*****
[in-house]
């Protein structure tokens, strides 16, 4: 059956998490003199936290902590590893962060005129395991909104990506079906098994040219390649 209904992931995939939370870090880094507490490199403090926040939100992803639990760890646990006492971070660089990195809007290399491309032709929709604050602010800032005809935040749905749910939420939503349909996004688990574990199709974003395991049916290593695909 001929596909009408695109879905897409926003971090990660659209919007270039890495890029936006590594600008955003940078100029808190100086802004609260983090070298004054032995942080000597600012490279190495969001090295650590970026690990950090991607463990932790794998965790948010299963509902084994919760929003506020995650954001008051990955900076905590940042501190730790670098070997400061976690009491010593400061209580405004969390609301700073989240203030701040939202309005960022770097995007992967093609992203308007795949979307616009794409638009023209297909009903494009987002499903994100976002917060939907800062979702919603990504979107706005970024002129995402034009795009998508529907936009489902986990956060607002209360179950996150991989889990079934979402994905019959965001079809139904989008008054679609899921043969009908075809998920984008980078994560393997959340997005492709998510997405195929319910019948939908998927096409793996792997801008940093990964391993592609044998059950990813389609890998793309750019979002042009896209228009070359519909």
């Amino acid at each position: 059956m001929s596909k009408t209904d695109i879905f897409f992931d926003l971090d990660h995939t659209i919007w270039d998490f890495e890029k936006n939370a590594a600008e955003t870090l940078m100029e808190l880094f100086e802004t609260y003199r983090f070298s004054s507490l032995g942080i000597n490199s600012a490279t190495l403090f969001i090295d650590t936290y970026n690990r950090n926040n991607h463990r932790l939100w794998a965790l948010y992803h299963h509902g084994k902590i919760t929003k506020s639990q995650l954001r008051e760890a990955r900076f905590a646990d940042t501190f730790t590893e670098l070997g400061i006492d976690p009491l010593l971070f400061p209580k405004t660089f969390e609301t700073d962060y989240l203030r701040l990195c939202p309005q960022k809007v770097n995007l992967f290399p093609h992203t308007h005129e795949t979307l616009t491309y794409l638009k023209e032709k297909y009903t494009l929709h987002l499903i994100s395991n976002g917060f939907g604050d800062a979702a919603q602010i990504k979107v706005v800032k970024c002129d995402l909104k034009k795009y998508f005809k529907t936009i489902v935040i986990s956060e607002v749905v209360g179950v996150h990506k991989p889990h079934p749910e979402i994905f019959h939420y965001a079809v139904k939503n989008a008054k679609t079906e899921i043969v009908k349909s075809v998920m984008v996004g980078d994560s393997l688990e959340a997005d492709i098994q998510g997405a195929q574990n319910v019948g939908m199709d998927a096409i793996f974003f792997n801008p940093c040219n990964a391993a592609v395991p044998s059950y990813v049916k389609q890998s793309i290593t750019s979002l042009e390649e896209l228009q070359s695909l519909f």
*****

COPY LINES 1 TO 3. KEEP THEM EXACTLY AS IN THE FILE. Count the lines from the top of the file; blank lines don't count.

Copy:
[in-house]
């Protein structure tokens, strides 16, 4: 059956998490003199936290902590590893962060005129395991909104990506079906098994040219390649 209904992931995939939370870090880094507490490199403090926040939100992803639990760890646990006492971070660089990195809007290399491309032709929709604050602010800032005809935040749905749910939420939503349909996004688990574990199709974003395991049916290593695909 001929596909009408695109879905897409926003971090990660659209919007270039890495890029936006590594600008955003940078100029808190100086802004609260983090070298004054032995942080000597600012490279190495969001090295650590970026690990950090991607463990932790794998965790948010299963509902084994919760929003506020995650954001008051990955900076905590940042501190730790670098070997400061976690009491010593400061209580405004969390609301700073989240203030701040939202309005960022770097995007992967093609992203308007795949979307616009794409638009023209297909009903494009987002499903994100976002917060939907800062979702919603990504979107706005970024002129995402034009795009998508529907936009489902986990956060607002209360179950996150991989889990079934979402994905019959965001079809139904989008008054679609899921043969009908075809998920984008980078994560393997959340997005492709998510997405195929319910019948939908998927096409793996792997801008940093990964391993592609044998059950990813389609890998793309750019979002042009896209228009070359519909």
């Amino acid at each position: 059956m001929s596909k009408t209904d695109i879905f897409f992931d926003l971090d990660h995939t659209i919007w270039d998490f890495e890029k936006n939370a590594a600008e955003t870090l940078m100029e808190l880094f100086e802004t609260y003199r983090f070298s004054s507490l032995g942080i000597n490199s600012a490279t190495l403090f969001i090295d650590t936290y970026n690990r950090n926040n991607h463990r932790l939100w794998a965790l948010y992803h299963h509902g084994k902590i919760t929003k506020s639990q995650l954001r008051e760890a990955r900076f905590a646990d940042t501190f730790t590893e670098l070997g400061i006492d976690p009491l010593l971070f400061p209580k405004t660089f969390e609301t700073d962060y989240l203030r701040l990195c939202p309005q960022k809007v770097n995007l992967f290399p093609h992203t308007h005129e795949t979307l616009t491309y794409l638009k023209e032709k297909y009903t494009l929709h987002l499903i994100s395991n976002g917060f939907g604050d800062a979702a919603q602010i990504k979107v706005v800032k970024c002129d995402l909104k034009k795009y998508f005809k529907t936009i489902v935040i986990s956060e607002v749905v209360g179950v996150h990506k991989p889990h079934p749910e979402i994905f019959h939420y965001a079809v139904k939503n989008a008054k679609t079906e899921i043969v009908k349909s075809v998920m984008v996004g980078d994560s393997l688990e959340a997005d492709i098994q998510g997405a195929q574990n319910v019948g939908m199709d998927a096409i793996f974003f792997n801008p940093c040219n990964a391993a592609v395991p044998s059950y990813v049916k389609q890998s793309i290593t750019s979002l042009e390649e896209l228009q070359s695909l519909f």